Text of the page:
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Fraser’s forest follies, The Jailhouse doesn’t rock, and Girl power supreme

by Mark Burger

Fraser’s forest follies, The Jailhouse doesn’t rock, and Girl power supreme

Films geared toward the family audience rarely have the word “vengeance” in the title, but along comes Furry Vengeance, a screen farce so feeble, one might accurately say it’s feeble with a vengeance.

The story, such as it is, concerns the efforts of a group of forest animals (raccoons, squirrels, birds and the like) to thwart plans to bulldoze their home by repeatedly harassing and humiliating Dan Sanders (Brendan Fraser), who’s spearheading the redevelopment project.

Dan already has his hands full, dealing with a demanding boss (an unrestrained and unfunny Ken Jeong), an impatient wife (Brooke Shields, who has absolutely no chemistry with Fraser) and son Tyler (Matt Prokop), one of those prototypical screen teenagers who resents Dad for uprooting him from Chicago to move to their present digs.

Fill in the blanks. For the next 90 minutes — and it sure feels a lot longer than that — poor Dan is subjected to a variety of slapstick disasters that escalate in destruction (if not laughter), until even he is forced to realize that maybe animals deserve their own little corner of the world to call home.

The pro-environment undertones to the story are certainly laudable, but Furry Vengeance has fewer laughs than an oil spill. Only during the end credits, in which members of the cast engage in a remake/remix of “Insane in the Membrane” does the film even approach the fast-paced frivolity that would have made it an amusing diversion.

It may be moderately amusing the first time that Dan gets sprayed by skunks, but by the third or fourth instance one gets the uncomfortable feeling that the filmmakers are merely killing time. Fraser (also one of the film’s executive producers) has proven himself an able farceur, but there are only so many variations of being bird-dropped, bee-stung, bear-chased and otherwise battered that, by the end of the film, even he seems relieved that it’s over.

It’s not a moment too soon, although a persuasive argument could be made that it’s far too late.

Set in the fictional North Carolina town of Colton and filmed in the actual North Carolina town of Burgaw, The Jailhouse (now playing at selected times exclusively at the Wynnsong 12 in Winston-Salem) is a low-budget, “Twilight Zone”-type chiller that never takes full advantage of its spooky premise.

C. Thomas Howell toplines as Seth Delray, a deputy sheriff new to town who is forced, along with his family, to occupy the apartment below the local jail until their new house has been completed. This turns out to be a bad idea, as the negative vibes and bad memories from the jail’s past begin to take possession of poor Seth.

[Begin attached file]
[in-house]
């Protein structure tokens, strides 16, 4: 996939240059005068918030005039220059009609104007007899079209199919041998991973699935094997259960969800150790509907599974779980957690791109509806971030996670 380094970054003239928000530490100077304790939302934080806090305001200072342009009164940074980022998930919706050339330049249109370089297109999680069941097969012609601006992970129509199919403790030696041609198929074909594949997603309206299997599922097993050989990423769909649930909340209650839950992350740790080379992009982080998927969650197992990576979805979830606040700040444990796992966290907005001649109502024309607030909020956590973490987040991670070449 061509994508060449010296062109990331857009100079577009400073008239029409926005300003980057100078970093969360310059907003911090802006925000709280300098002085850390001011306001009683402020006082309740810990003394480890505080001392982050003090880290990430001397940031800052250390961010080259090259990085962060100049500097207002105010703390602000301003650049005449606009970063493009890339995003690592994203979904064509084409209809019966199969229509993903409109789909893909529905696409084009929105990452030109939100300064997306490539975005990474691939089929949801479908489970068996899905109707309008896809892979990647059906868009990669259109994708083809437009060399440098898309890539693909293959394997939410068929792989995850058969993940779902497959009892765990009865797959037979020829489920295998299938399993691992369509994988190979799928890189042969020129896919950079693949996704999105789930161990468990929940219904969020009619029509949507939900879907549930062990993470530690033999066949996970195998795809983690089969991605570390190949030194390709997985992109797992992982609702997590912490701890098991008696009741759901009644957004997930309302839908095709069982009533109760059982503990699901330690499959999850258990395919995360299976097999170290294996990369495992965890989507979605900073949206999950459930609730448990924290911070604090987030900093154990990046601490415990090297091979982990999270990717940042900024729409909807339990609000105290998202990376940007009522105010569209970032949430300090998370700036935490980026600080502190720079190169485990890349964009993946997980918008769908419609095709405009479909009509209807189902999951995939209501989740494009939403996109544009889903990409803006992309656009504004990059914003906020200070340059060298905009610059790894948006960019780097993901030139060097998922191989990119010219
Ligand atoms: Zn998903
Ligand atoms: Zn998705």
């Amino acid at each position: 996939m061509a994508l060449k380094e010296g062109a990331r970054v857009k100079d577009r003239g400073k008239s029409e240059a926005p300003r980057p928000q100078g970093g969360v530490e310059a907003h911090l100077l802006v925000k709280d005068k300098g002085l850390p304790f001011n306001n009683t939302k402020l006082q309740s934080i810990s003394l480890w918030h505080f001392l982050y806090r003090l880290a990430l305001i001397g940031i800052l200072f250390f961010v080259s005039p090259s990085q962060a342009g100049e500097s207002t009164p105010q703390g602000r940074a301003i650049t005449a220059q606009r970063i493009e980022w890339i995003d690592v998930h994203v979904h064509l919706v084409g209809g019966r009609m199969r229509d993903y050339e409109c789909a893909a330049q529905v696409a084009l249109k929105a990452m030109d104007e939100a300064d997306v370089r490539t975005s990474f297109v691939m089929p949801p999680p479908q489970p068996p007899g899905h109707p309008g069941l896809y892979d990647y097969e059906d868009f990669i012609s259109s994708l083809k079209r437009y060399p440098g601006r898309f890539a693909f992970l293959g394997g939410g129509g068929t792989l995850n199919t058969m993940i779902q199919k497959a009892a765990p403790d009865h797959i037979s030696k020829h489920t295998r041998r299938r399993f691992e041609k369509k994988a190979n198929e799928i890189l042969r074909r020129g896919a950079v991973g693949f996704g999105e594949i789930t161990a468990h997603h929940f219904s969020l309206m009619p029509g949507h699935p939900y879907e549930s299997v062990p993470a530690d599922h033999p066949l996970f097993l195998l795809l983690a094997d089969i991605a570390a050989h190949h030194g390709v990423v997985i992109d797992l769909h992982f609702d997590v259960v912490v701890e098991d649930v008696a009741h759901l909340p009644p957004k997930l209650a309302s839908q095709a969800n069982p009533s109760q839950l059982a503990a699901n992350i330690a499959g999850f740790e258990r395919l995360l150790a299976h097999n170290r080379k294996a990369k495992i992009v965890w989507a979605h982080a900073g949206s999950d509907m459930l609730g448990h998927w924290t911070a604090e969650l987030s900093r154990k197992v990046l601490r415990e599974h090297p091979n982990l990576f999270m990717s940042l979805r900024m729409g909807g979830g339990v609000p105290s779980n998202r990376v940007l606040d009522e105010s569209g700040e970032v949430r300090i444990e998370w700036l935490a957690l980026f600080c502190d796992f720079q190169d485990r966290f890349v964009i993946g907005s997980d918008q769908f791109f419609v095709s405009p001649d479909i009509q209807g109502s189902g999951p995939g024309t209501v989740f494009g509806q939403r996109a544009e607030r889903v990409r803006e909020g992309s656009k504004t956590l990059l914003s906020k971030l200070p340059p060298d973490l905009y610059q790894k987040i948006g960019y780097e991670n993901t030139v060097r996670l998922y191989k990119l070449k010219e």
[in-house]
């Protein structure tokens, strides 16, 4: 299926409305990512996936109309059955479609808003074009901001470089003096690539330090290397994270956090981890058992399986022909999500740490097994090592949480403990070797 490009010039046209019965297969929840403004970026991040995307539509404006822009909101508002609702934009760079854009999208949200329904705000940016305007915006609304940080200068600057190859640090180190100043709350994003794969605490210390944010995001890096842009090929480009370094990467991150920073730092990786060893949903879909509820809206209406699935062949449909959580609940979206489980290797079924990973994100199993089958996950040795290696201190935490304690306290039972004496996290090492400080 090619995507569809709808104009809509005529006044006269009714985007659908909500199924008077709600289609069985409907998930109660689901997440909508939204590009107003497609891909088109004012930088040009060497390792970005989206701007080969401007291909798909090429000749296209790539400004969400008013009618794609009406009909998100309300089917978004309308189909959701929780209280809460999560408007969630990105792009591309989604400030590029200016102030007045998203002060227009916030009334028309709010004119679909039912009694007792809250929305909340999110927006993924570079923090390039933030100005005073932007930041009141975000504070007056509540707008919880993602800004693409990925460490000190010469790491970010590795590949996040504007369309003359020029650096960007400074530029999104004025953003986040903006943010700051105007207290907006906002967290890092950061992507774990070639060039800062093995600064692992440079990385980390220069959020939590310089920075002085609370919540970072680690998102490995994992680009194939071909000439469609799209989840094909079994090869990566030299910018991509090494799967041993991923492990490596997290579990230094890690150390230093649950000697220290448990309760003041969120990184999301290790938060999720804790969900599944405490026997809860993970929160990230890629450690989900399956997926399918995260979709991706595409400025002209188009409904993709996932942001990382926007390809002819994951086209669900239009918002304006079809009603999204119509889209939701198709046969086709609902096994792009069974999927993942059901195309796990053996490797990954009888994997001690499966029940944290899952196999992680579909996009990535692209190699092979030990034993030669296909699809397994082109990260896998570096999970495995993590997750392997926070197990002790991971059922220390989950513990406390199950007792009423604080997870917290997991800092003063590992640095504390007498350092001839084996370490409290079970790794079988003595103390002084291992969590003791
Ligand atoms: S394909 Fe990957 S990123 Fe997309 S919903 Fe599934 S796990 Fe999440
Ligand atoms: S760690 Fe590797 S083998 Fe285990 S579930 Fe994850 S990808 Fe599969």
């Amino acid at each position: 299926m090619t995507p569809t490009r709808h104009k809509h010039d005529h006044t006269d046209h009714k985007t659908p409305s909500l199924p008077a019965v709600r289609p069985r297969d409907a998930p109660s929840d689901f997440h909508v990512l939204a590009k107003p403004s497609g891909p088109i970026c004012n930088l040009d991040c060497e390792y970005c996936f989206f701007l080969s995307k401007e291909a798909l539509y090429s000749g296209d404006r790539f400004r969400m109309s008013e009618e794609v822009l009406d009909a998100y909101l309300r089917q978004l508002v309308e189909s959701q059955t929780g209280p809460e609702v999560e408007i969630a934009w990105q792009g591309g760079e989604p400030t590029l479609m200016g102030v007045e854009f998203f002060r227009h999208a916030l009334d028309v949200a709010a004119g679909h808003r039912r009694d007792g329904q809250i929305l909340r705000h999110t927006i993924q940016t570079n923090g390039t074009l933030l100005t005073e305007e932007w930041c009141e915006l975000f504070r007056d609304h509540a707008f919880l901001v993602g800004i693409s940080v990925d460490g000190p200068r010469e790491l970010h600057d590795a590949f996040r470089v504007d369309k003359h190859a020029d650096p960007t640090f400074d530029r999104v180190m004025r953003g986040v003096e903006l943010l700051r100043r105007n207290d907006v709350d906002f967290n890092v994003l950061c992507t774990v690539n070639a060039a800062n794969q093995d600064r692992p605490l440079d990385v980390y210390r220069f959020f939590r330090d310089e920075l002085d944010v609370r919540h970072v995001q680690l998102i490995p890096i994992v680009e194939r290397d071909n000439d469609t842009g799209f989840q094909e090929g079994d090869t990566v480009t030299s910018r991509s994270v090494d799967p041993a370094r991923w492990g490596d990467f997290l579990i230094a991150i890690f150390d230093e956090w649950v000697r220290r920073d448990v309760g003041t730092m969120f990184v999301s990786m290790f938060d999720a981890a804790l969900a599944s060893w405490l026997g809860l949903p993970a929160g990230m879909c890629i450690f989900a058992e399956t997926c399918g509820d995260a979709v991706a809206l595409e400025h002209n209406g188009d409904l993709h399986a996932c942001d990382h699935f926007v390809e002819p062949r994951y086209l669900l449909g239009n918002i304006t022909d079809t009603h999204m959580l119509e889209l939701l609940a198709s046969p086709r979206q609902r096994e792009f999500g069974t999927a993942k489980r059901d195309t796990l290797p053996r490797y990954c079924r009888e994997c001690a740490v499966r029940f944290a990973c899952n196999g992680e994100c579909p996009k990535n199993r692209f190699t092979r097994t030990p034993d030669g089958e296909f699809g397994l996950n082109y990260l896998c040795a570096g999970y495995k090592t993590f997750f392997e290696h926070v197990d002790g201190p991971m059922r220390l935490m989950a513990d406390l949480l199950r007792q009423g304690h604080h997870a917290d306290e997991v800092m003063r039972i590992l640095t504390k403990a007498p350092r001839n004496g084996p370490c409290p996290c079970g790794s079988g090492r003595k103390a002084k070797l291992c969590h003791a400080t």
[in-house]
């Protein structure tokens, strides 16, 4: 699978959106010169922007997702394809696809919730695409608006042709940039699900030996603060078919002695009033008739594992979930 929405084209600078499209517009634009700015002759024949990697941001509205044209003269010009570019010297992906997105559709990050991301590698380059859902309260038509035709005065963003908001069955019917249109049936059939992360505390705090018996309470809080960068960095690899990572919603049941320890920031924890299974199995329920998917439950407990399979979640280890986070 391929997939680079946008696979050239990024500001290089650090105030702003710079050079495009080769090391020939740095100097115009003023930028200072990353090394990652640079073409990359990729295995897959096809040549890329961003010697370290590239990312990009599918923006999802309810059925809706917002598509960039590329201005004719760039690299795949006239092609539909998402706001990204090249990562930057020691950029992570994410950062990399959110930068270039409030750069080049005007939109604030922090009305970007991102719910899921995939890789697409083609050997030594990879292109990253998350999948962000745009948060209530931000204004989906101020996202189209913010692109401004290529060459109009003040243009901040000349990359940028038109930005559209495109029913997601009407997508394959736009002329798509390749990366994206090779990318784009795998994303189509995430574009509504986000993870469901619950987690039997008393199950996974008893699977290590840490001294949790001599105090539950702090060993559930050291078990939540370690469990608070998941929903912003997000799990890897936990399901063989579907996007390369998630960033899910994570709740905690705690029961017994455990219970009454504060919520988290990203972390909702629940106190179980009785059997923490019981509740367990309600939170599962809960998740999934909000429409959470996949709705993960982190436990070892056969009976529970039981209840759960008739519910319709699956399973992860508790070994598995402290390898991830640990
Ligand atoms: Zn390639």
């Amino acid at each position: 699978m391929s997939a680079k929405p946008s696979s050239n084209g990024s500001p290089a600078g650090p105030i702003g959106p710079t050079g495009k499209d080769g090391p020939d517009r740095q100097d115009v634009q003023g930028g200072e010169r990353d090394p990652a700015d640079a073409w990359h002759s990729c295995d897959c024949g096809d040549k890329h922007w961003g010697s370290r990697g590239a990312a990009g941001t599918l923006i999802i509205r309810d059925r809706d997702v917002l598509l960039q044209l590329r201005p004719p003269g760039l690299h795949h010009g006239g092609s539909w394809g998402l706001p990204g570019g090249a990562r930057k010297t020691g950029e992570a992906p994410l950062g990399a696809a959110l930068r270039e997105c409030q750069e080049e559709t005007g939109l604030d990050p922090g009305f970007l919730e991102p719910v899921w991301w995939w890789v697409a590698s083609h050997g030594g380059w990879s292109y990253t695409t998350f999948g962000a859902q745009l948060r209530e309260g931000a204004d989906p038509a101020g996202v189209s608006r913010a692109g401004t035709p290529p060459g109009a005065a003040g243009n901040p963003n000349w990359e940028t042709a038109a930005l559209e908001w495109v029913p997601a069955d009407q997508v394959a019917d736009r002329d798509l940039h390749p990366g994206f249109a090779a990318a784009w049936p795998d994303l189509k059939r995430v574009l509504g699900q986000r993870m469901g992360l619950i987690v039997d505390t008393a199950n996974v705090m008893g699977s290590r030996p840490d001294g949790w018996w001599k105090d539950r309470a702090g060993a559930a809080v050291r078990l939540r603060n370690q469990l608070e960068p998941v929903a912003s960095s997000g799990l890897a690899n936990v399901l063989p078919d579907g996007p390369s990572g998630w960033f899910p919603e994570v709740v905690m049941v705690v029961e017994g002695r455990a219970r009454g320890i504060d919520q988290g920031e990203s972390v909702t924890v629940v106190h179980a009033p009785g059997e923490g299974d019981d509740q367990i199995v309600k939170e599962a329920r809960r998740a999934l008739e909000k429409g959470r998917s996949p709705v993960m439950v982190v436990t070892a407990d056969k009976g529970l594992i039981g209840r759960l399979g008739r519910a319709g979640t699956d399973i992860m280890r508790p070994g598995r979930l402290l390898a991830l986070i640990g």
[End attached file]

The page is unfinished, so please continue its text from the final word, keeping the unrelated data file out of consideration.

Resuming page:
Before too long, the wife and kids have ditched him, he’s hollow-eyed and twitchy, prone to downing hard liquor before breakfast and smacking his lips at the prospect of tormenting and terrorizing the inmates (including Rey Valentin and Lindsay McKeon, the latter as the only female prisoner of the bunch).

This slow-moving film musters up some decent atmosphere, courtesy cinematographer Joe Stauffer, but slumps at a slow pace, capped off by a bizarre twist ending that feels more like a horror-movie cop-out than a legitimate turn of supernatural irony. The Jailhouse is best suited to the small screen, if it’s best suited to anything at all.

The Girl With the Dragon Tattoo (opening Friday) is a superior adaptation of the international best-seller by Stieg Larsson. An Americanized version is (predictably) in the works, but it’s difficult to envision a better rendition than this one, which has already become the biggest box-office hit in Swedish history and a huge sensation throughout Europe.

Michael Nyqvist stars as Mikael Blomkvist, a reporter whose reputation was recently wrecked in a scandalous libel trial. With six months to go before being imprisoned, he is tapped by an aging tycoon (Sven-Bertil Taube) to solve a missing-person’s case that has remained a mystery for over 40 years. With nothing better to do except count the days down to his incarceration, Blomkvist agrees.

Much to his surprise, he is soon to find himself on a complex and convoluted trail of deception that might well have baffled him — were it not for Lisbeth Salander (Noomi Rapace), the title character, a hard-bitten computer hacker who joins forces with Blomkvist to crack the case. Together, they painstakingly piece together a series of disparate clues that not only puts them on right track, but also puts their lives in danger.

Graphic, provocative and chilling, The Girl With the Dragon Tattoo (Man Som Hatar Kvinnor) is a riveting piece of cinema, terrifically realized in Nikolaj Arcel and Rasmus Heisterberg’s screenplay and by Niels Arden Oplev’s crisp, compelling direction. This is a hard-hitting, high-tension super-thriller, with multiple layers and some unexpected (and shattering) detours into human drama. To reveal more about the film’s plot might well spoil some of its surprises, of which there are plenty. In any language, it’s a knockout. (In Swedish with English subtitles)

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